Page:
On Senior Night, the team and Clemmons reached a valley. They scored their lowest since 2015 in the crucial seeding game against Penn. Clemmons took a season-high 19 shots in her final game, but only made five field goals. After that game, Clemmons urged the team to look toward the tournament, not knowing that it would eventually be canceled. This forward-looking mentality has stayed with her. Although her college career is now over, she has countless opportunities waiting for her after graduation. COVID-19 has in many ways helped her recognize the world beyond basketball and her life beyond Columbia.
“When the season ended, it took me a while to actually come to terms with the fact that it was really over. I still felt that they’ll push the tournament back. ... I was just kind of holding on a little bit longer,” Clemmons said. “When Columbia sent the message that we all had to move out of the dorms, I realized that what the world is going through is much bigger than basketball, much bigger than my senior year. Then I realized, ‘Wow, not only is basketball over, but college is pretty much over.’”
At home practicing social distancing, Clemmons misses other Columbians, especially her teammates. She feels like she has made relationships that could last her a lifetime during her four years on the team. She especially appreciated former teammate Camille Zimmerman, CC ʼ18, for showing her what the grind looks like, and Griffith for always being there to encourage her and make sure that she never slacked off for a second.
Right now, she looks toward the future, as she used to after every game during the season. She has prepared highlights of herself to send to agents and is ready to be back in the gym to fight for a professional basketball career overseas.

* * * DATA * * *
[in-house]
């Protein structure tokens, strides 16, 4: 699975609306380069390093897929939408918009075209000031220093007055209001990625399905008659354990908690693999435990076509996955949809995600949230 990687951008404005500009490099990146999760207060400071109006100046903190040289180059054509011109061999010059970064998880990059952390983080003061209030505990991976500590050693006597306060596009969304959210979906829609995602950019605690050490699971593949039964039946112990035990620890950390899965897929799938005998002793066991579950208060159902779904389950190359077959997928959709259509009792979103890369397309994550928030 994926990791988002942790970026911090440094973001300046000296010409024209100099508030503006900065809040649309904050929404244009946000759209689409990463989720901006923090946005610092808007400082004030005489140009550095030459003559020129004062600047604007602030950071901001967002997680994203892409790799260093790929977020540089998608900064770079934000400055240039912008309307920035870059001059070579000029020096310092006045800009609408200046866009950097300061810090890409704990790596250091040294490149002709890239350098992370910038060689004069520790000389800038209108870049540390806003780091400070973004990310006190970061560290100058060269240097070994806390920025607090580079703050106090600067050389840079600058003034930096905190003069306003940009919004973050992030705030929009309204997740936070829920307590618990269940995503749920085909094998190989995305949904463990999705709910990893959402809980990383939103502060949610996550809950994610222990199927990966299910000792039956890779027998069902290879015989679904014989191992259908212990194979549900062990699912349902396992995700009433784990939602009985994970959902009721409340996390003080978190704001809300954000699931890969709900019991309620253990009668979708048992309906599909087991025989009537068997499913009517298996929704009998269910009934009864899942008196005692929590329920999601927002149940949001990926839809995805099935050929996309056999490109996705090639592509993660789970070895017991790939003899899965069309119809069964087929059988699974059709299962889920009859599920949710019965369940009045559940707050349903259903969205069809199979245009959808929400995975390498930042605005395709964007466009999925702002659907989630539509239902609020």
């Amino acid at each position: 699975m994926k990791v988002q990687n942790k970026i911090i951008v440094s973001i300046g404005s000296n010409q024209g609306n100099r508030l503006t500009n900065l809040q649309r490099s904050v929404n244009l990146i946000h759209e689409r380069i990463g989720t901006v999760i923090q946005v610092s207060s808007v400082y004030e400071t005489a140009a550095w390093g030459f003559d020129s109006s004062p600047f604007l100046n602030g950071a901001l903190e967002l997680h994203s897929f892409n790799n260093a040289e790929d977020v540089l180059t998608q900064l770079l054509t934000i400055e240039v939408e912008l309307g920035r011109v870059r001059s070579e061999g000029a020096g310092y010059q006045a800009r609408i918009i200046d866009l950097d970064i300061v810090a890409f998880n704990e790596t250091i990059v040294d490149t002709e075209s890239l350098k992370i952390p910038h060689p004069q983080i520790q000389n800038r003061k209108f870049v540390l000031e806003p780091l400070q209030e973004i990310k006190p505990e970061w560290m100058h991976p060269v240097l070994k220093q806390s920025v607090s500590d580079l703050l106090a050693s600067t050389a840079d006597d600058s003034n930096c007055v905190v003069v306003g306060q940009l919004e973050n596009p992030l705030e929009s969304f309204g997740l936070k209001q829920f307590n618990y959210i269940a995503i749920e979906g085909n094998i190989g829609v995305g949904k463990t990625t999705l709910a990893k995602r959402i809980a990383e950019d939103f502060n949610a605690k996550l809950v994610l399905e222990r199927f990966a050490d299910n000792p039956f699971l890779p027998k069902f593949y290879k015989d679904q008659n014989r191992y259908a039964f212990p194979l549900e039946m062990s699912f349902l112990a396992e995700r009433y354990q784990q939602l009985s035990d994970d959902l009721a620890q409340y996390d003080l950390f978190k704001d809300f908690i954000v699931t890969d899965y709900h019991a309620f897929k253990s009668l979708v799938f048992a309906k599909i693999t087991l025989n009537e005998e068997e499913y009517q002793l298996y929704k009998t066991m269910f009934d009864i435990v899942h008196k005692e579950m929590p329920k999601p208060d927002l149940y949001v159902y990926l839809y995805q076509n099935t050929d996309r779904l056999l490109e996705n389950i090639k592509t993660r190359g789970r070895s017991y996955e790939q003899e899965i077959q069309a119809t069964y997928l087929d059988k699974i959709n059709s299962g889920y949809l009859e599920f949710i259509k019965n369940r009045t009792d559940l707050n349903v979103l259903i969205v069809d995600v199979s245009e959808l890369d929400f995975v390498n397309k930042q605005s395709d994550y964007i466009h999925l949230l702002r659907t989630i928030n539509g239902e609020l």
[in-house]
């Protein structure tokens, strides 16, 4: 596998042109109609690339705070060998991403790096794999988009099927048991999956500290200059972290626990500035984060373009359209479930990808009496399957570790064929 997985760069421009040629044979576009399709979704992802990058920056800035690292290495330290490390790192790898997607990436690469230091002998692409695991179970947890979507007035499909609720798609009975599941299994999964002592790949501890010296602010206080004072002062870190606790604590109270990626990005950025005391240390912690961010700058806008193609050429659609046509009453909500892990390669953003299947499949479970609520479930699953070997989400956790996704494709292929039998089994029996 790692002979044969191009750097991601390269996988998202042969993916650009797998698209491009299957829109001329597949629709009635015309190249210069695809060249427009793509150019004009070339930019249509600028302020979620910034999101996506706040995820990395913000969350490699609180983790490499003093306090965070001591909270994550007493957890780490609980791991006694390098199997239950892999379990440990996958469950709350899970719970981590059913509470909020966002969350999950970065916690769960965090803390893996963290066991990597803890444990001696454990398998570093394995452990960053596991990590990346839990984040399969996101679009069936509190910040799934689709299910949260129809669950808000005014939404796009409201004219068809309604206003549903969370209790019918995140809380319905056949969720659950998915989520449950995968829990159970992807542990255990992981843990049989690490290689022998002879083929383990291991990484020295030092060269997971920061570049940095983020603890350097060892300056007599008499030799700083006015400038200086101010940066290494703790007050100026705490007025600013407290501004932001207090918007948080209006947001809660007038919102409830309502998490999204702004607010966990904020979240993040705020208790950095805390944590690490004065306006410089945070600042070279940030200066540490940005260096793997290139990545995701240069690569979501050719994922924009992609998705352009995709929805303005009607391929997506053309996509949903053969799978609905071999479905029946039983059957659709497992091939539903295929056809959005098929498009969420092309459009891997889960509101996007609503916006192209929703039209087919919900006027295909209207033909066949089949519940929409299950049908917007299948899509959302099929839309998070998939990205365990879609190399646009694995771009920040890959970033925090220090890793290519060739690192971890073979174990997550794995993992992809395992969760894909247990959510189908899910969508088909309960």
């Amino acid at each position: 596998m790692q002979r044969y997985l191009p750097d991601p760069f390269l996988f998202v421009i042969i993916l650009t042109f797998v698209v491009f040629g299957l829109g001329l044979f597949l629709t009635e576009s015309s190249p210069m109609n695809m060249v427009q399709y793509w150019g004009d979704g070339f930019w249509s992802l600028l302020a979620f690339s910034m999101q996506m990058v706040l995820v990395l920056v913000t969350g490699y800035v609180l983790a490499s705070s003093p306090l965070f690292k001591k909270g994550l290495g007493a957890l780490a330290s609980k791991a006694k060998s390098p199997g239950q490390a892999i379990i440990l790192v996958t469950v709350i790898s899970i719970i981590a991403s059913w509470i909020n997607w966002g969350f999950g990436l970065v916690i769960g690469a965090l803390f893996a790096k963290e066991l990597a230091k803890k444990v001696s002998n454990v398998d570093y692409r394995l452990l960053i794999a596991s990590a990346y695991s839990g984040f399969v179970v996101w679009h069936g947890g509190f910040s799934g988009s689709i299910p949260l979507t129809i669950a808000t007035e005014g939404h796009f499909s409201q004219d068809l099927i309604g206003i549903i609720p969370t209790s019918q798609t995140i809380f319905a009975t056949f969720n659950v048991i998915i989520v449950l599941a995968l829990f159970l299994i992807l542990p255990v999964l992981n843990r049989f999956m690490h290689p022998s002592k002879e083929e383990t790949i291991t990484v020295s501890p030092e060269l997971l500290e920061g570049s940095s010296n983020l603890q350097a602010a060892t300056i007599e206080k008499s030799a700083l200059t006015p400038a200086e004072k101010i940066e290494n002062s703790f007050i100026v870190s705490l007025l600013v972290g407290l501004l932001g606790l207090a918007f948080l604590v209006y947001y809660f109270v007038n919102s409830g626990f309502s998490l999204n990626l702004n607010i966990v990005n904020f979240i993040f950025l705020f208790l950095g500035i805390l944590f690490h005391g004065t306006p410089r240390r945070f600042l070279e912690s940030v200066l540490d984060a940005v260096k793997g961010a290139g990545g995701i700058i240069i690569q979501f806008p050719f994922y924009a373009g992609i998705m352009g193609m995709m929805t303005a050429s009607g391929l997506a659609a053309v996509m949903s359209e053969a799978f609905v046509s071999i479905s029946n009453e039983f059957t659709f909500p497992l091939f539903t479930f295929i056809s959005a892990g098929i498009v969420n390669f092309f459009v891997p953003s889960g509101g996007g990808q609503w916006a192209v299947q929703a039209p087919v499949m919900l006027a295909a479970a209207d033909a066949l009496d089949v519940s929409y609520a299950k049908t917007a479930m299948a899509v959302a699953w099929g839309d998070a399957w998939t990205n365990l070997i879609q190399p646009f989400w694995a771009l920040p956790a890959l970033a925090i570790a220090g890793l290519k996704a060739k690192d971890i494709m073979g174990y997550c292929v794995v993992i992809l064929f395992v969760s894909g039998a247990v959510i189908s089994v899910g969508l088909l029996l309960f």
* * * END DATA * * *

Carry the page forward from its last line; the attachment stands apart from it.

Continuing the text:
The professional basketball market right now is strange and volatile due to the coronavirus pandemic, but Clemmons has talked to Zimmerman—a professional player in Finland—who told her to just be patient. Unfortunately, Clemmons could be stuck at home not knowing what her destination is until late summer. To make things more complicated, she earned an offer from CitiBank, which starts in July, but she plans to decline it if she gets an offer to play professionally.
This is almost the exact situation that Griffith faced when she graduated from Columbia in 2007, dropping an offer from Lincoln Financial Group to play professionally in Finland. Clemmons has framed Griffith as her role model over the years, labeling her as “someone who showed me what toughness and resilience was.” Likewise, Griffith has often referred to Clemmons as a daughter. The duo’s close relationship surely influenced Clemmons’ career path.
From a young age, Clemmons added, she dreamed of playing professionally. Now that her college career has been cut short by an off-court opponent, she wants to continue her basketball journey and complete it. She has to give up a stable Wall Street job for this dream, but at the moment, her passion for basketball overshadows any material benefit she could get from CitiBank.
“When you talk about money, yeah, it’s a hard decision, but when you talk about what I want to do with my future––at least in the near future––I know that I’m not done with basketball, and I haven’t reached my potential so that’s an easy decision right there,” Clemmons said.